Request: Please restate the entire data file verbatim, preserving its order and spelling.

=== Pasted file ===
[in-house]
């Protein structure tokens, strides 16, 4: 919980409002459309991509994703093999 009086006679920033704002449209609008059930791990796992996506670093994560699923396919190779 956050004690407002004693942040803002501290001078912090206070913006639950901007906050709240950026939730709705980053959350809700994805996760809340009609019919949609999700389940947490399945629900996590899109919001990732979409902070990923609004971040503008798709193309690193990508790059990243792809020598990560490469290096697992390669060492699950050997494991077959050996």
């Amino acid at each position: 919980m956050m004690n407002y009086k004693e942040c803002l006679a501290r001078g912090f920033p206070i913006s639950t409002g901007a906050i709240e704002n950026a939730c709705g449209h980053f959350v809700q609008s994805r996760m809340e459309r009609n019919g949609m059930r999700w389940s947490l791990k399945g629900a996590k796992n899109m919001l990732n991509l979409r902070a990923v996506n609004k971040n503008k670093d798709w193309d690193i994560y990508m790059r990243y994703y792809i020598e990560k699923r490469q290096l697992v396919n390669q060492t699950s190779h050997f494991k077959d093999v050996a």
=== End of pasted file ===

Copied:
[in-house]
């Protein structure tokens, strides 16, 4: 919980409002459309991509994703093999 009086006679920033704002449209609008059930791990796992996506670093994560699923396919190779 956050004690407002004693942040803002501290001078912090206070913006639950901007906050709240950026939730709705980053959350809700994805996760809340009609019919949609999700389940947490399945629900996590899109919001990732979409902070990923609004971040503008798709193309690193990508790059990243792809020598990560490469290096697992390669060492699950050997494991077959050996």
């Amino acid at each position: 919980m956050m004690n407002y009086k004693e942040c803002l006679a501290r001078g912090f920033p206070i913006s639950t409002g901007a906050i709240e704002n950026a939730c709705g449209h980053f959350v809700q609008s994805r996760m809340e459309r009609n019919g949609m059930r999700w389940s947490l791990k399945g629900a996590k796992n899109m919001l990732n991509l979409r902070a990923v996506n609004k971040n503008k670093d798709w193309d690193i994560y990508m790059r990243y994703y792809i020598e990560k699923r490469q290096l697992v396919n390669q060492t699950s190779h050997f494991k077959d093999v050996a």